• Functional strength (ability to transfer these attributes to practical skills)

Power (1 Rep Max)

  • Push
    • (Away) Bench Press
    • (Above) Over Head Press
  • Pull
    • (Toward) Row
  • Hinge
  • Dead Lift
  • Squat
    • Some variation of a squatting motion (I like Zercher Squats)

Unless you are actually training for a power lifting competition (power lifting is is your fit for).  You don't have to kill yourself finding your one rep max.

Basic formula to calculate one rep max is:
(Lbs X Reps X 0.0333) + Lbs

That gives you a fairly reasonable estimation of what your one rep max is.  You can use that to help gauge your progress with less potential for injury than actually lifting a weight you can only move for one repetition.  

The tests should be specific to you.  For example the standards on the above tests are for a male my age and my body weight.  

You can and should scale the tests specifically to you as well.  For example my knees are fairly shit.  So to test the power of my legs I prefer to do Zercher Squats as opposed to more traditional barbell back squats.  To test my cardio vascular fitness I prefer to row as opposed to run.

Breaking yourself to see how fit you are really doesn't make much sense, and ultimately makes you less fit.  Regardless of what you are training to be fit for.

I have included a link to the sources I use for standards so you can customize your own tests if you would like.

Click HERE  for your customizable Keck-O-Meter testing matrix.
Please make your own copy and alter to meet your needs.

Determining your Keck-O-Meter score

Step 1 - The math.  The Keck-O-Meter scale is based on a 5 point grading system.  You can see from the test above I had a one rep max on over head press of 192 lbs which earned a 3 points.

192 (3) - OHP
385 (2) - Dead Lift
291 (3) - Bench Press
204 (1) - Zercher Squat

On my power attribute testing I earned a 3,2,3,1 respectively on each test.

Averaged out that is a 2.25 score for power.  I wanted to make sure that anyone using this uses multiple tests, and tests multiple attributes.  It would be easy for the bench monkey from MSU to just test bench press.  

 How much ya bench?

So I included a modifier.  +.05 bonus for each test with a max of +.25 per attribute.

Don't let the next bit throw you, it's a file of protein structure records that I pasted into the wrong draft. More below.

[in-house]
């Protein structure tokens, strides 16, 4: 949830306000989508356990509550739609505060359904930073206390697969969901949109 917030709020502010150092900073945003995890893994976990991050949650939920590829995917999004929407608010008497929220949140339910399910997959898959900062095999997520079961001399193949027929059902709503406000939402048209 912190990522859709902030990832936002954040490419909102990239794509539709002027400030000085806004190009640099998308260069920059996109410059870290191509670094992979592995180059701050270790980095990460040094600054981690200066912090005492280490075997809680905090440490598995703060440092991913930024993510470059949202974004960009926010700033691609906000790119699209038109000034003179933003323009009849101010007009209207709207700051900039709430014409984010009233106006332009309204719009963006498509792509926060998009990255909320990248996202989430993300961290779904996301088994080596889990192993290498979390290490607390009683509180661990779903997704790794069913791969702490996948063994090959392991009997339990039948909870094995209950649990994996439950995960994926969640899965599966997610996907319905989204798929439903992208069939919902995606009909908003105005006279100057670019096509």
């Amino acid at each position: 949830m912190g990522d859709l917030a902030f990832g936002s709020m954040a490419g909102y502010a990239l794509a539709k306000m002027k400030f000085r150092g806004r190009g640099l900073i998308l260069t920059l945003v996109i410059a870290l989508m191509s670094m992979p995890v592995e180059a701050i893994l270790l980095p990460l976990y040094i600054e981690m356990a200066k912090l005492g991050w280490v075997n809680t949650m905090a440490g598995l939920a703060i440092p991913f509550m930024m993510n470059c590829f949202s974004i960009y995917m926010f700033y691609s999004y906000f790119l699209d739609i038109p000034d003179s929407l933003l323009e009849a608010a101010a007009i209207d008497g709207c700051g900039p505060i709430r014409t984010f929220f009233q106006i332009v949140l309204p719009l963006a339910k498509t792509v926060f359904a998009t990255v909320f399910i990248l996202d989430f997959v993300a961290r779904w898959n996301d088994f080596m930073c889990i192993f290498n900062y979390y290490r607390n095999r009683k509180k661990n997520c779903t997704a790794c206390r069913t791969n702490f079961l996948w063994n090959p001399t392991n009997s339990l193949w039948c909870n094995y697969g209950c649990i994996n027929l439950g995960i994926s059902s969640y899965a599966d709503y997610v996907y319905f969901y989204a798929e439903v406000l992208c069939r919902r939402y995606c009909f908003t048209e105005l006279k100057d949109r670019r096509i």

For example, testing just bench press receives no modifier.  Testing bench and squat receives .05 per test resulting in a .1 bonus.

You can see from my scores that my squat needs improvement especially compared to my bench press and over head press scores.  The testing process points out an imbalance, that I can work on now, because I can see it (affordances).

I took four tests to determine my power attribute so my 2.25 gets a .2 bonus for a score of 2.45

Step 2 take your 5 point scale score and multiple by 5 to get your Keck-O-Meter score for that attribute.

2.45 x 5 = 12.25.  12.25 = Expert / Good for that one attribute

Step 3 average out the scores from testing all of the attributes required for your fit for.
Here is an example of attribute testing for personal protection 

The Keck-O-Meter scale works like this
Elite /  Superior [21 - 25]
Pro  / Excellent [16 - 20]
Expert  /  Good                        [11 - 15]
Collegiate (SWAT Qual Min)   [6  -  10]
Intermediate / Fair [1  -    5]

Elite /  Superior is the ranking for 21 - 25 points.  This intentionally set very high.  This level is an extremely lofty goal.  This is the level of fitness of a professional athlete at their peak.  Pro Bowl  / All Star caliber.  This is as close to Captain America as reality can come until the invention of the super soldier formula and vita rays.

Pro  / Excellent 16 - 20 points.  Also very difficult.  This is roughly equivalent to a professional athlete.  Hawkeye / Black Widow.

Expert  /  Good  11 - 15 points  Clearly this is no joke either.  This would be similar to entrance requirements for Special Forces.  Agent 13 / Maria Hill